Those who’ve tracked my writing for a few years know of my sentiments for The Times of India group. Bennett, Coleman and Company Limited, as the company is called, is by far the biggest media company in the country. It was always huge, but its flagship daily turned a new leaf after it celebrated its sesquicentennial in the late 1980s. From the Old Lady of Boribunder, it gradually turned into the Pretty Young Thing of downtown Moombaayee.
However, despite all of this, my peeve about the company was that it had steadily eroded the importance of the editorial department. The period saw the rise of the magazine brands --- Femina and Filmfare -- and their awards events as also the domination of the ad sales department (rechristened Response) with Pradeep Guha as boss of the publishing side of the business.
It was around this time that the group also introduced Medianet, a scheme that offered editorial space in lieu of monies. With a receipt. A few years later, equity stake in companies was acquired in lieu of advertising space in the group plus an unofficial understanding that the editorial columns would look kindly towards the companies given they were part of the family.
There were many opponents to all of this, and I even went a step ahead and said that I will not take up employment in the group until Medianet exists. Most people thought I was nuts, but I stuck to my stand.
Despite having spent several years in publications that fought Times in the marketplace, I’ve turned into a silent admirer of the group in recent years. It’s #1 in promoting its brands and since it got a jolt with the entry of HT and DNA in Mumbai, it has worked a helluva lot on content. What really surprises me hence was is BCCL’s insistence to persist with what I consider a regressive practice.
Last Thursday, to coincide with ET Now going live (the launch happens today), Economic Times frontpaged a Code of Conduct notice which very few publications have cared to publicly announce and adhere to. Mint, under Raju Narisetti, announced its Code with much fanfare when it was launched and it follows it to the T till date.
The ET ethics are interesting because it declares, believe it or not, that there exists a “Chinese Wall” between the advertising and editorial departments. So, you may be a heavy advertiser in the group, but the editor can trash your communiqué with no explanations. You could do a hatchet job on that really big advertiser who took several full-page ads in the flagship daily. Ditto for private treaty clients: no obligations. In fact, as an ET staffer told me, the editorial team can even expose wrongdoings of a private treaty client and not worry about their jobs the next day. Hip, hip, hurray!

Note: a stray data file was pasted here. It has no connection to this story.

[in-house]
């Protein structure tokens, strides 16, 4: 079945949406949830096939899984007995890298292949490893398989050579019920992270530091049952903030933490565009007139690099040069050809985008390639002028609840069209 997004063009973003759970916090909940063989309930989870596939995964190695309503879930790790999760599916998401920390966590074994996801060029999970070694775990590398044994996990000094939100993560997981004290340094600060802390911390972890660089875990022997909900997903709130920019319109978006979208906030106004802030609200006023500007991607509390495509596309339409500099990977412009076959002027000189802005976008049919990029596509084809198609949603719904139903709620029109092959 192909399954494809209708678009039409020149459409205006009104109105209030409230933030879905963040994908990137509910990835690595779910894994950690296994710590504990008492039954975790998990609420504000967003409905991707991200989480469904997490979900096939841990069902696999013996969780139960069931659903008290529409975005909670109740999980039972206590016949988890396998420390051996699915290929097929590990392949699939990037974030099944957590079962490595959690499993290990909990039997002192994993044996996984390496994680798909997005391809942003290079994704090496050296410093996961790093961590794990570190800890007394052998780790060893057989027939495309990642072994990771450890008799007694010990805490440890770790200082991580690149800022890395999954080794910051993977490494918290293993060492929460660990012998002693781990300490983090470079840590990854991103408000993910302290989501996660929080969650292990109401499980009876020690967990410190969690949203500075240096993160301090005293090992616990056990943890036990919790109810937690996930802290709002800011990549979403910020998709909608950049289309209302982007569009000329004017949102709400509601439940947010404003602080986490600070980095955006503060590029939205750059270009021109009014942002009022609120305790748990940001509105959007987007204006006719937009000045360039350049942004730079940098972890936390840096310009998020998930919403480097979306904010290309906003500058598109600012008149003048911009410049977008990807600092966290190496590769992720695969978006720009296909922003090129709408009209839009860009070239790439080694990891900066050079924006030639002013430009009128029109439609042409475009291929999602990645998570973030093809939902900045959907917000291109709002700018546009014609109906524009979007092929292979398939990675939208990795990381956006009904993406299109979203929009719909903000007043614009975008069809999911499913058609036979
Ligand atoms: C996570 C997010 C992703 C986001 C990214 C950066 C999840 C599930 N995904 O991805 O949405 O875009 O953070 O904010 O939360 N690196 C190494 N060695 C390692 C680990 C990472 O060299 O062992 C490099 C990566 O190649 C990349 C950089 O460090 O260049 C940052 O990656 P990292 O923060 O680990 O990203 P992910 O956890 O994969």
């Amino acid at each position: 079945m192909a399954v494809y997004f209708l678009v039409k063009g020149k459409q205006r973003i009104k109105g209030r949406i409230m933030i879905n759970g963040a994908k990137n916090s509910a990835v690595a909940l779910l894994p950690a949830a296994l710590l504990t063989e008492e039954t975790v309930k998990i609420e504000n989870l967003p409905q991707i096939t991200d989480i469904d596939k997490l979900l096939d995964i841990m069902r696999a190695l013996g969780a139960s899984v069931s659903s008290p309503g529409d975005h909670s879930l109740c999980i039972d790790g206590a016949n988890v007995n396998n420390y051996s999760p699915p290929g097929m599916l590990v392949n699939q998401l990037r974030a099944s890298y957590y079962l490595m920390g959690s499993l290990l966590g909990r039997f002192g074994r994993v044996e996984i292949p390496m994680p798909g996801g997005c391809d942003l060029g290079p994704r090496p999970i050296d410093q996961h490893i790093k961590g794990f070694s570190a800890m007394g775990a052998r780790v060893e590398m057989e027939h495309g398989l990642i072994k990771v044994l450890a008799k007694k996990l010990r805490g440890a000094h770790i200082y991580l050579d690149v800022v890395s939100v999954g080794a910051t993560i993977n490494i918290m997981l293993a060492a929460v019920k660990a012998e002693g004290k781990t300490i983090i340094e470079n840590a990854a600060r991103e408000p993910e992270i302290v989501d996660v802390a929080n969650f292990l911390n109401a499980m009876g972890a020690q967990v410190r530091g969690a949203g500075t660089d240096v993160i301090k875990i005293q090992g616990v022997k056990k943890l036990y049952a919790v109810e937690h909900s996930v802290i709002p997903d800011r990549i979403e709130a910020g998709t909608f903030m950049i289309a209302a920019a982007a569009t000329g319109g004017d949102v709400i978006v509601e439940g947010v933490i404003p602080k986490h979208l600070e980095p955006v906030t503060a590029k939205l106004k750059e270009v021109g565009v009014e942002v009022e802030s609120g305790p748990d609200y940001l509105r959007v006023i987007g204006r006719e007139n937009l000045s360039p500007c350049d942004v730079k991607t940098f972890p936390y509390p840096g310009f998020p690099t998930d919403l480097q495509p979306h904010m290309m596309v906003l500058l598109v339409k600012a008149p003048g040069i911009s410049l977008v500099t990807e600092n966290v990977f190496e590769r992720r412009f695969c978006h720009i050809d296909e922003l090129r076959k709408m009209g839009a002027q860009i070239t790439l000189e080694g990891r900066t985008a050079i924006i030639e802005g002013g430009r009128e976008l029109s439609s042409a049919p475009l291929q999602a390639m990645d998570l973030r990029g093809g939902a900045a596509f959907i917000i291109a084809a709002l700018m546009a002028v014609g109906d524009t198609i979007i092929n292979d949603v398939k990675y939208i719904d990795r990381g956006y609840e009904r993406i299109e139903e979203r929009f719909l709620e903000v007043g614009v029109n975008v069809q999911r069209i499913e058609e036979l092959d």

There are also rules on the stocks that employees can hold, etc... all of it convincing me that the times at the Times surely are a-changin.
There’s no word on Medianet yet, but I earnestly hope that wiser sense will prevail and it will be abolished. Yes, there may be some loss of revenue as the service brings in monies, but the amount of goodwill earned will be huge.
By the way, and here’s what deserves very special wah-wahs, the ET code says in no uncertain that plagiarism is a “firing offence”. So, if a staffer is found picking up content from even a blog, he or she could be sacked.
Meanwhile, the pressure is clearly on other big media players to do the same. I hope the non-business publications – within the Times group and elsewhere –undertake a similar exercise. For, such steps go a long, long way to boost reader confidence and augurs really well for journalism in India.
ET Now launches today with a major blitz. I didn’t catch the soft launch last week, but saw snatches of a bulletin on a friend’s mobile cam. Looked good. I believe the distribution deals have been struck so it should be as widely available as CNBC-TV18 and Times Now. There’s another reason why I am very excited about the launch of the channel. The newsroom for the channel and the newspaper will be converged. Now that ET Now is live, it will be interesting to see how much of it can be successfully put to practice. For the future of the news business, I sincerely hope the experiment works. Fingers crossed.
The views here are Pradyuman’s own.
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